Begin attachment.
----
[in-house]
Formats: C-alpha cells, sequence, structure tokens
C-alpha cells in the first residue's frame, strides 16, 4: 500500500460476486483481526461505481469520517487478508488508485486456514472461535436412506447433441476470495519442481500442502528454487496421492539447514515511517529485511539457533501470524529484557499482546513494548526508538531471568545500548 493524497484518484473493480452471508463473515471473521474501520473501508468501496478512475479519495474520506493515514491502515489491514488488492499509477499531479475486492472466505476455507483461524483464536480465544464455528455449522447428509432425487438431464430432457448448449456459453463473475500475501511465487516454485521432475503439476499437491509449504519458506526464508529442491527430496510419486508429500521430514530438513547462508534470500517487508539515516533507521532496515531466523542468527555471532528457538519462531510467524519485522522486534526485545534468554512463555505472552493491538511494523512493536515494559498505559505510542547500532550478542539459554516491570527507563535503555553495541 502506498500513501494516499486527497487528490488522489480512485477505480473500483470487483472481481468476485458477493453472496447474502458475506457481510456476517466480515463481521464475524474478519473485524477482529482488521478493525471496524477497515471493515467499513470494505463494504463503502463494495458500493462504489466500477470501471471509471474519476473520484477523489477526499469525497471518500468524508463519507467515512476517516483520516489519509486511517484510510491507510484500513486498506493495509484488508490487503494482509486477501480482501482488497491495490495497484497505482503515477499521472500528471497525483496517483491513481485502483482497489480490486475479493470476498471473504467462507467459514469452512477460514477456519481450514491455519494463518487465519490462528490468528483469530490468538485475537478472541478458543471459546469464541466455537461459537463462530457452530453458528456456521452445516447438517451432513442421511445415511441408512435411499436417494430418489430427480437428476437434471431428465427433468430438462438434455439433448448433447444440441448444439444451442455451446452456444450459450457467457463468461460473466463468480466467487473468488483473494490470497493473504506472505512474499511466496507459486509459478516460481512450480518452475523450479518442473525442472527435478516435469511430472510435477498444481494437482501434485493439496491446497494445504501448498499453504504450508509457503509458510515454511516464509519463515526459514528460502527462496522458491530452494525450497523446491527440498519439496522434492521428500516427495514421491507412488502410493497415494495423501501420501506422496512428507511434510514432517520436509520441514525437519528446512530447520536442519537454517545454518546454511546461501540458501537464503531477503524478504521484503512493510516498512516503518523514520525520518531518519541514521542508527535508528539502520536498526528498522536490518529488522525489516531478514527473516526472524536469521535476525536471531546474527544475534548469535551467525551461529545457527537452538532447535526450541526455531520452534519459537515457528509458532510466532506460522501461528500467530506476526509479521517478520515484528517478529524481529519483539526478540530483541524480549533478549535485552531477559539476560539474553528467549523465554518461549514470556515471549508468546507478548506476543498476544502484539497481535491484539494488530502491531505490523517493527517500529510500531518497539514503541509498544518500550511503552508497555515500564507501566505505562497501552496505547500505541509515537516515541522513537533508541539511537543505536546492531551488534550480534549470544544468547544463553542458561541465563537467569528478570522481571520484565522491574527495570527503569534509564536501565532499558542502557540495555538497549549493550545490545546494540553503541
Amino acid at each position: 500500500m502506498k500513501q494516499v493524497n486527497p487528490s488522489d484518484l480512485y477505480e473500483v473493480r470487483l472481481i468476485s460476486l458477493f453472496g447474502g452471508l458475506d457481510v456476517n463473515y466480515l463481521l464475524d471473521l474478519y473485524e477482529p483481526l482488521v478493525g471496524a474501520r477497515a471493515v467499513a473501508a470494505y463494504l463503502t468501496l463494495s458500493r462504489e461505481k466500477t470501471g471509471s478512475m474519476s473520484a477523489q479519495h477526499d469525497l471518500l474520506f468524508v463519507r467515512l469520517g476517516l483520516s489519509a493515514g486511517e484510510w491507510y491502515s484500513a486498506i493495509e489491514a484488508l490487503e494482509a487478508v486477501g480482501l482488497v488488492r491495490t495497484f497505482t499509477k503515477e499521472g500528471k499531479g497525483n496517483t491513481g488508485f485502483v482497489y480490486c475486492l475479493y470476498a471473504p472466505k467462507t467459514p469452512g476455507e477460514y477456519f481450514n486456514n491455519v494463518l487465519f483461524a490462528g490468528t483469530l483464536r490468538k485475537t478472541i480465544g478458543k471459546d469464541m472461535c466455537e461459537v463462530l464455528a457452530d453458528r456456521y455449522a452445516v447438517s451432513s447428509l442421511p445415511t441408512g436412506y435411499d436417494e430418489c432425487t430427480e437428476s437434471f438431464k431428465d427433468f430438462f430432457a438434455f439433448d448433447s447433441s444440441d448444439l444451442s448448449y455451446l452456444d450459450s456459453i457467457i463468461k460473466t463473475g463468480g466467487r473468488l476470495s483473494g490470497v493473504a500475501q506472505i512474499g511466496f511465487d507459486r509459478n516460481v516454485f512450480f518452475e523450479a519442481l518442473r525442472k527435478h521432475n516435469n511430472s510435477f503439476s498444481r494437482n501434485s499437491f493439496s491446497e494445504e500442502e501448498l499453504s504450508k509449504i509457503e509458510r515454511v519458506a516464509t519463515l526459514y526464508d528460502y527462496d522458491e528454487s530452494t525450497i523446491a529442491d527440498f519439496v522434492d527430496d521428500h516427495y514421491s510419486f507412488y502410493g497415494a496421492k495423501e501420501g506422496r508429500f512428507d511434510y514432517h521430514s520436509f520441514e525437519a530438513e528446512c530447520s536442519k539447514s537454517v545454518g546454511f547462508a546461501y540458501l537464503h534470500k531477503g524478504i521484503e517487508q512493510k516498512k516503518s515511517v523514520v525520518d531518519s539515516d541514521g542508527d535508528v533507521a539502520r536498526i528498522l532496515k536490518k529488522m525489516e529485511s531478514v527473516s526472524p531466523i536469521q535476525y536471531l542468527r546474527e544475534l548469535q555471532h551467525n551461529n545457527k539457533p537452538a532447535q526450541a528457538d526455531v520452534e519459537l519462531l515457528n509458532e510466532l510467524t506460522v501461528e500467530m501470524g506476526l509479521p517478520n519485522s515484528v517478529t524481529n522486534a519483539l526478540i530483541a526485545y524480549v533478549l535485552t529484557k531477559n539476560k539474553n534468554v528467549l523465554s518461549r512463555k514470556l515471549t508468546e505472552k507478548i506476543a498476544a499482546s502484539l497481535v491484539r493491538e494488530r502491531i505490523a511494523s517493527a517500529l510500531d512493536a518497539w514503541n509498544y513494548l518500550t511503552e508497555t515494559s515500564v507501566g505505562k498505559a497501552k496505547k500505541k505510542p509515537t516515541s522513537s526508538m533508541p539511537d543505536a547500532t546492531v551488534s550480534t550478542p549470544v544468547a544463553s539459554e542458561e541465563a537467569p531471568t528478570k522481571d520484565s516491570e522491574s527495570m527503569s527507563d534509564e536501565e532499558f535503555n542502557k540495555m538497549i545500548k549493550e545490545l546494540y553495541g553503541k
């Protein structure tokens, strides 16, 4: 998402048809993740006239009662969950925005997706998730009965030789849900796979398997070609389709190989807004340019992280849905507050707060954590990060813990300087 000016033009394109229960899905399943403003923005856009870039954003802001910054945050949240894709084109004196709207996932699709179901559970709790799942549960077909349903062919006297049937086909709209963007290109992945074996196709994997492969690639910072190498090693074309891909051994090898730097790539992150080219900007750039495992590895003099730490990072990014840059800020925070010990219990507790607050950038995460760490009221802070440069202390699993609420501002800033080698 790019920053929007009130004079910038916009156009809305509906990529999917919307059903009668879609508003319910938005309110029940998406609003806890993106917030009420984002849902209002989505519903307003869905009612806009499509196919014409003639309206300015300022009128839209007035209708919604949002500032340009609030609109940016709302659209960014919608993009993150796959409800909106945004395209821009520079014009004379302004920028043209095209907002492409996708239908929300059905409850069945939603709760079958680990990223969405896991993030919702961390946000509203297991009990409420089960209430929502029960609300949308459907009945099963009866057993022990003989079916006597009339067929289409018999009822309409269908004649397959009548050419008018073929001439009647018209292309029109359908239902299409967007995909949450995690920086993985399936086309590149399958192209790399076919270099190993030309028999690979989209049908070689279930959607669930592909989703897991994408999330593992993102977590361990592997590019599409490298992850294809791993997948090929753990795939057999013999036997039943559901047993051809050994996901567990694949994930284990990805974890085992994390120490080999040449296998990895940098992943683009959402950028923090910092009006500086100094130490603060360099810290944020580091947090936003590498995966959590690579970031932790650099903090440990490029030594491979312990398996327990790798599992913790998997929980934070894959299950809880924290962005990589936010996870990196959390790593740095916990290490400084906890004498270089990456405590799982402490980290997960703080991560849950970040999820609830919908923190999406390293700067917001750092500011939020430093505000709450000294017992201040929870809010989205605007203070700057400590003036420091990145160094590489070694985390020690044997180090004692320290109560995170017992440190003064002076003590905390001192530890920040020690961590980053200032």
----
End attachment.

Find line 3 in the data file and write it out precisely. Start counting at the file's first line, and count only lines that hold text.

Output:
C-alpha cells in the first residue's frame, strides 16, 4: 500500500460476486483481526461505481469520517487478508488508485486456514472461535436412506447433441476470495519442481500442502528454487496421492539447514515511517529485511539457533501470524529484557499482546513494548526508538531471568545500548 493524497484518484473493480452471508463473515471473521474501520473501508468501496478512475479519495474520506493515514491502515489491514488488492499509477499531479475486492472466505476455507483461524483464536480465544464455528455449522447428509432425487438431464430432457448448449456459453463473475500475501511465487516454485521432475503439476499437491509449504519458506526464508529442491527430496510419486508429500521430514530438513547462508534470500517487508539515516533507521532496515531466523542468527555471532528457538519462531510467524519485522522486534526485545534468554512463555505472552493491538511494523512493536515494559498505559505510542547500532550478542539459554516491570527507563535503555553495541 502506498500513501494516499486527497487528490488522489480512485477505480473500483470487483472481481468476485458477493453472496447474502458475506457481510456476517466480515463481521464475524474478519473485524477482529482488521478493525471496524477497515471493515467499513470494505463494504463503502463494495458500493462504489466500477470501471471509471474519476473520484477523489477526499469525497471518500468524508463519507467515512476517516483520516489519509486511517484510510491507510484500513486498506493495509484488508490487503494482509486477501480482501482488497491495490495497484497505482503515477499521472500528471497525483496517483491513481485502483482497489480490486475479493470476498471473504467462507467459514469452512477460514477456519481450514491455519494463518487465519490462528490468528483469530490468538485475537478472541478458543471459546469464541466455537461459537463462530457452530453458528456456521452445516447438517451432513442421511445415511441408512435411499436417494430418489430427480437428476437434471431428465427433468430438462438434455439433448448433447444440441448444439444451442455451446452456444450459450457467457463468461460473466463468480466467487473468488483473494490470497493473504506472505512474499511466496507459486509459478516460481512450480518452475523450479518442473525442472527435478516435469511430472510435477498444481494437482501434485493439496491446497494445504501448498499453504504450508509457503509458510515454511516464509519463515526459514528460502527462496522458491530452494525450497523446491527440498519439496522434492521428500516427495514421491507412488502410493497415494495423501501420501506422496512428507511434510514432517520436509520441514525437519528446512530447520536442519537454517545454518546454511546461501540458501537464503531477503524478504521484503512493510516498512516503518523514520525520518531518519541514521542508527535508528539502520536498526528498522536490518529488522525489516531478514527473516526472524536469521535476525536471531546474527544475534548469535551467525551461529545457527537452538532447535526450541526455531520452534519459537515457528509458532510466532506460522501461528500467530506476526509479521517478520515484528517478529524481529519483539526478540530483541524480549533478549535485552531477559539476560539474553528467549523465554518461549514470556515471549508468546507478548506476543498476544502484539497481535491484539494488530502491531505490523517493527517500529510500531518497539514503541509498544518500550511503552508497555515500564507501566505505562497501552496505547500505541509515537516515541522513537533508541539511537543505536546492531551488534550480534549470544544468547544463553542458561541465563537467569528478570522481571520484565522491574527495570527503569534509564536501565532499558542502557540495555538497549549493550545490545546494540553503541